Originally Posted by tanu_ag90 View Post
please elaborate on that a little more i couldnt follow this doubt has been bugging me since a long time now. why dont patients with hypertension have edema?? increased hydrostatic forces in the capillaries should push fluid out into the tissues right?!
You are confusing urself,,,!! Edema in HF occurs due to raised hydrostatic pressure in the capillaries that pushes the fluid out of capillaries,.. but in hypertension the pressure is significantly raised in the Medium and Large sized vessels, the micro-circulation is effected at last and thats too is not in the range to push the fluid out of the capillaries and cause edema...!!! Hope it'll help.!!
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Old 01-09-2012
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cool that makes sense...thanks i had another doubt related to hemodynamics...
I read this from Guyton textbook of physiology- apparently the cardiac output is determined by the total peripheral resistance...the blood flow to each tissue is determined by the local resistance there and the systemic arterial pressure...the cardiac output is inversely proportional to the total peripheral resistance. But once the blood is out of the heart- its gotta go somewhere right? the blood will face resistance only once it reaches the arterioles...so how can arteriolar resistance decrease cardiac output? if the total peripheral resistance is suddenly increased- where is that remaining blood gonna go if the heart pumps out lesser? and does this mean that hypertensive patients have low cardiac output?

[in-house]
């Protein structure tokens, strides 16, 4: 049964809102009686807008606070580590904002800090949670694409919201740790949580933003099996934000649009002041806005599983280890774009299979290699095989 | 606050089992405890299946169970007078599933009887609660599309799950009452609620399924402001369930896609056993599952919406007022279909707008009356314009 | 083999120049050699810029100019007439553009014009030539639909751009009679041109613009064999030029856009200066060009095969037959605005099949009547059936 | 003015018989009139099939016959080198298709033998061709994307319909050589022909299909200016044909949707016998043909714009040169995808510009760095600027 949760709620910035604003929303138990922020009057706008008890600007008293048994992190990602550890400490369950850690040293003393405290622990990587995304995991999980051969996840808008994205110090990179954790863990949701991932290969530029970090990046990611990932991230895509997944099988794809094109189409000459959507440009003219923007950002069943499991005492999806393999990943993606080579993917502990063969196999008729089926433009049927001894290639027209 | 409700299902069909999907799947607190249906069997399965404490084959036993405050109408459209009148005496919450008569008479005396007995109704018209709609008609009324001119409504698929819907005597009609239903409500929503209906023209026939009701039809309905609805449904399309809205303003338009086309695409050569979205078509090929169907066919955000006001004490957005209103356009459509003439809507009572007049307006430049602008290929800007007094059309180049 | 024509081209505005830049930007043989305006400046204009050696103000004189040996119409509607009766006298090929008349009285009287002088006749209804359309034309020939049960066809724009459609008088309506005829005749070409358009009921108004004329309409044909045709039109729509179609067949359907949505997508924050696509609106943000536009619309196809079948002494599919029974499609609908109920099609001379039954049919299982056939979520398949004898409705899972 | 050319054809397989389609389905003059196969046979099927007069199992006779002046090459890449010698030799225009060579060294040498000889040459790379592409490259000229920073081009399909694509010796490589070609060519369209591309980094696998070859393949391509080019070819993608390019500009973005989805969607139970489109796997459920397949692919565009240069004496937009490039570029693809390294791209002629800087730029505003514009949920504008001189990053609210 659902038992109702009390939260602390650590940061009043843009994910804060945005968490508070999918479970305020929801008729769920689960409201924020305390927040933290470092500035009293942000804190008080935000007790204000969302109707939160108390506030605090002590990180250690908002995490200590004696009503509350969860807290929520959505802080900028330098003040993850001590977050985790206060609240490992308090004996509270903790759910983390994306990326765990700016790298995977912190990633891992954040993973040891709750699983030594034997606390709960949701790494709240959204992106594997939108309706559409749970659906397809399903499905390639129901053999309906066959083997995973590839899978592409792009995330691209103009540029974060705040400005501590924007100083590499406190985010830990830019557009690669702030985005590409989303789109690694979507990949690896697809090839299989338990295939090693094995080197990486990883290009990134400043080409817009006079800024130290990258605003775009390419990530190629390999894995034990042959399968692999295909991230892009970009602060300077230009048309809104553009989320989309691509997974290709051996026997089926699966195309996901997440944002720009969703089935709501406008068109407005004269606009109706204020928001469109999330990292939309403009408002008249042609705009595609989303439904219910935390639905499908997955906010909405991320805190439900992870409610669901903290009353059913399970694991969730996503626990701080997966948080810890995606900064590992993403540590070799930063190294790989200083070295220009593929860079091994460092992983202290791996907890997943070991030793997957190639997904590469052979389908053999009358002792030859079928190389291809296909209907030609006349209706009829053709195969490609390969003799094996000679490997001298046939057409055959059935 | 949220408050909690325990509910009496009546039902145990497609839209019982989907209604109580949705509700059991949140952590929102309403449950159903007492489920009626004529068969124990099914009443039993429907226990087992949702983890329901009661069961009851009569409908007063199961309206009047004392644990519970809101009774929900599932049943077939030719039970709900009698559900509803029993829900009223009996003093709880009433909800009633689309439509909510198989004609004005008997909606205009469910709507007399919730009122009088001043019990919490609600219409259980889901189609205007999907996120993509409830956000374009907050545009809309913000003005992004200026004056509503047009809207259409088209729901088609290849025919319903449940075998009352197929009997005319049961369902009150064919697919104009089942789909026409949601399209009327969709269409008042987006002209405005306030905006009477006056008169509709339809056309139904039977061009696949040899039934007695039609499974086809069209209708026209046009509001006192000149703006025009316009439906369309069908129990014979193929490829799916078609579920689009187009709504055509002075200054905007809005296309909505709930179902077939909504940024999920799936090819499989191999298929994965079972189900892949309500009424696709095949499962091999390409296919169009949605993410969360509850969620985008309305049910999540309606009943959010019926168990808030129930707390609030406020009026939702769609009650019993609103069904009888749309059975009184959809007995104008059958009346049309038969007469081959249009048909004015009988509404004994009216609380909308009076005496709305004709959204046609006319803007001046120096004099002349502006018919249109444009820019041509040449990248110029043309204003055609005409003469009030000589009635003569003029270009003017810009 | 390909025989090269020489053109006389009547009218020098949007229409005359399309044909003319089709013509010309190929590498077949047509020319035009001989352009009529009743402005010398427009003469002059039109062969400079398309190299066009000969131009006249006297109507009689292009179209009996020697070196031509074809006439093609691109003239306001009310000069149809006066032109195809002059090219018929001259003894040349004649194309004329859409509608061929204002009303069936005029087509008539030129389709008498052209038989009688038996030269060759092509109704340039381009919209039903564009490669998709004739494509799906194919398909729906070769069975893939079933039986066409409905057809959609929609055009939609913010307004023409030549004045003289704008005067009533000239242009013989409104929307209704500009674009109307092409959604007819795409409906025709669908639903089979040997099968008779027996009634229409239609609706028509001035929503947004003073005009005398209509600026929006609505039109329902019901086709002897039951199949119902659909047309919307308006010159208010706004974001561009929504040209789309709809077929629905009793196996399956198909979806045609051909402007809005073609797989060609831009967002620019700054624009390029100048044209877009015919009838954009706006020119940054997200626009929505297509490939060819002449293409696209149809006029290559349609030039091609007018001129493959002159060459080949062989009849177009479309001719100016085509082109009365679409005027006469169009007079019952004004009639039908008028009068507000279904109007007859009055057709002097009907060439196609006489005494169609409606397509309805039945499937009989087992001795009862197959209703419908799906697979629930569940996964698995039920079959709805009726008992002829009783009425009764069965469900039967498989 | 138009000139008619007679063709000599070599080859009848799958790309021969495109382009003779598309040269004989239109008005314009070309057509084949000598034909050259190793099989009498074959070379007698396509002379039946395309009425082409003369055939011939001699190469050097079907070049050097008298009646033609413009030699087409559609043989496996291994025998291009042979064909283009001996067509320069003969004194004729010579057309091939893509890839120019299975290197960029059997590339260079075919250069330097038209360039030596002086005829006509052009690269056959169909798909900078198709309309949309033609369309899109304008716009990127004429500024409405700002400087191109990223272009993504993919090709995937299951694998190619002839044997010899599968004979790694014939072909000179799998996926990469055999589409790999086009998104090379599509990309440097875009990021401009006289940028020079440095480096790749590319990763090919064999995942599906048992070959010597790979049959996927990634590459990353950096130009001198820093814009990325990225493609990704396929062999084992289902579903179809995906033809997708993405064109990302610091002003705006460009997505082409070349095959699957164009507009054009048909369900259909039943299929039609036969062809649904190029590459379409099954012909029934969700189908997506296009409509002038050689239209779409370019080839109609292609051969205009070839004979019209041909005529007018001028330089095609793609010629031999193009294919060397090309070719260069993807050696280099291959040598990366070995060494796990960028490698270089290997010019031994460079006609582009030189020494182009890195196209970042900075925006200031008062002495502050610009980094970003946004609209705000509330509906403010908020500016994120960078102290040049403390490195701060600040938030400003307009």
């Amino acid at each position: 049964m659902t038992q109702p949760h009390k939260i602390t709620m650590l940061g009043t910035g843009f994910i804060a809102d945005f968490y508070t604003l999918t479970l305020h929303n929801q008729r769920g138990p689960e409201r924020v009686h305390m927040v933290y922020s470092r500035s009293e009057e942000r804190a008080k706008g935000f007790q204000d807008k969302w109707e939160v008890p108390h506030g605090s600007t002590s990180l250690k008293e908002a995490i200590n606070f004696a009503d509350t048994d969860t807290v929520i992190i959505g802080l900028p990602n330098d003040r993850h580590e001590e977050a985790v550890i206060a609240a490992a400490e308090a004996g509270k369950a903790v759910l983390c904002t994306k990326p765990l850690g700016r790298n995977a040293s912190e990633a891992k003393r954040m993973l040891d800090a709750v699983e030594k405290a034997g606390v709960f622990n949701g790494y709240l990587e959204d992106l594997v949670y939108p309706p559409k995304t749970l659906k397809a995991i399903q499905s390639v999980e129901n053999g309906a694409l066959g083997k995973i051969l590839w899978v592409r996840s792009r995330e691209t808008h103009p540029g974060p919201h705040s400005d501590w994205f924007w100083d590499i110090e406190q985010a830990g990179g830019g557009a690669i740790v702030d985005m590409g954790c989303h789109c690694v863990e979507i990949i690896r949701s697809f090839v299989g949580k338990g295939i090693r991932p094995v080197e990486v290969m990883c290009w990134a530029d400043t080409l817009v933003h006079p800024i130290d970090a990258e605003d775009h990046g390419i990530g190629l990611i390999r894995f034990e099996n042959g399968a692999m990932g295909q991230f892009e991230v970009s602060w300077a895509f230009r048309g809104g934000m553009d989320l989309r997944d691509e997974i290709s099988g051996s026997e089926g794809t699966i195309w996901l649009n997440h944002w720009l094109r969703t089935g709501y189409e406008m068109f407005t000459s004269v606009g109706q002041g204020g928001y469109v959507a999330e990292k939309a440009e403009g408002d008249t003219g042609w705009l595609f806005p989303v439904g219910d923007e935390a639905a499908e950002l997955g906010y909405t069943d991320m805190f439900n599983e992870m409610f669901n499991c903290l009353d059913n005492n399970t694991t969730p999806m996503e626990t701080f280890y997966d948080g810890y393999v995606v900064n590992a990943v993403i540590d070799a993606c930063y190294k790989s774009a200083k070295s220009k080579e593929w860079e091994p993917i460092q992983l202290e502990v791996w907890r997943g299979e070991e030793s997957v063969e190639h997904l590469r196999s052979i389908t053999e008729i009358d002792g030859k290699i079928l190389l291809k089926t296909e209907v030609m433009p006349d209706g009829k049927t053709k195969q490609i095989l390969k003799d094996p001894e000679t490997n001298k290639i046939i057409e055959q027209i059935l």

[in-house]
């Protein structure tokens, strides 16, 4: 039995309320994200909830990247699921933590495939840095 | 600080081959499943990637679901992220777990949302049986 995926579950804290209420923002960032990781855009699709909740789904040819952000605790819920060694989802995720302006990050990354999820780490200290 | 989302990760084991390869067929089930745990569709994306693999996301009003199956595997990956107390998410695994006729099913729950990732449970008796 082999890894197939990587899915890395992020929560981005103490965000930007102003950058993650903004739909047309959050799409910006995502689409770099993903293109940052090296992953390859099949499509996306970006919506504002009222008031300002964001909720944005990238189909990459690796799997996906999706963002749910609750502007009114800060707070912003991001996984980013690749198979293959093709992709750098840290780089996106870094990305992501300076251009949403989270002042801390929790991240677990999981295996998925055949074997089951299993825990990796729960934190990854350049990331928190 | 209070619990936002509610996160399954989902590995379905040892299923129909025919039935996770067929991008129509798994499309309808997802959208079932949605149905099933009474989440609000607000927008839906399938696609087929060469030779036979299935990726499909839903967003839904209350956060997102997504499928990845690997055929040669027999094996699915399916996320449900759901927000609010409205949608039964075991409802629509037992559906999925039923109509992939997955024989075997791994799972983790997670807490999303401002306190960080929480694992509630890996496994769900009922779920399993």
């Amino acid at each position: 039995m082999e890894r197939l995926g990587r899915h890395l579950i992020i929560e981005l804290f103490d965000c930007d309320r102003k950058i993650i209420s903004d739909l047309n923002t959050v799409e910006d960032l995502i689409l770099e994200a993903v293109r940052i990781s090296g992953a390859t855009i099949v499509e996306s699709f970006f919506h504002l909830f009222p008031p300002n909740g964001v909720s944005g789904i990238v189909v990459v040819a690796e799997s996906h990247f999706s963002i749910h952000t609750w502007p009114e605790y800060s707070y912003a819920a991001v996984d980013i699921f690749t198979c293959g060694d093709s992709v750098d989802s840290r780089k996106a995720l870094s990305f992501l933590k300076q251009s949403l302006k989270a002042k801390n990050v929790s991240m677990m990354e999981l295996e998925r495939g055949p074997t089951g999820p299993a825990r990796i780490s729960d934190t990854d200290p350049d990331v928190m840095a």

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Old 01-09-2012
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Quote:
Originally Posted by tanu_ag90 View Post
cool that makes sense...thanks i had another doubt related to hemodynamics...
I read this from Guyton textbook of physiology- apparently the cardiac output is determined by the total peripheral resistance...the blood flow to each tissue is determined by the local resistance there and the systemic arterial pressure...the cardiac output is inversely proportional to the total peripheral resistance. But once the blood is out of the heart- its gotta go somewhere right? the blood will face resistance only once it reaches the arterioles...so how can arteriolar resistance decrease cardiac output? if the total peripheral resistance is suddenly increased- where is that remaining blood gonna go if the heart pumps out lesser? and does this mean that hypertensive patients have low cardiac output?
In hypertension , there is arteriolar resistance and so capillaries are basically underfilled. Hence there is no edema in HT.


In early stages of hypertension, the heart compensates the arteriolar resistance by hypertrophy. But later as the severity increases, the heart decompensates and starts dilating. the excess blood which u say wil then get collected in heart and back flow to pulmonary.

the cardiac output wil decrease once heart fails.
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Old 01-22-2012
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thank u that totally makes sense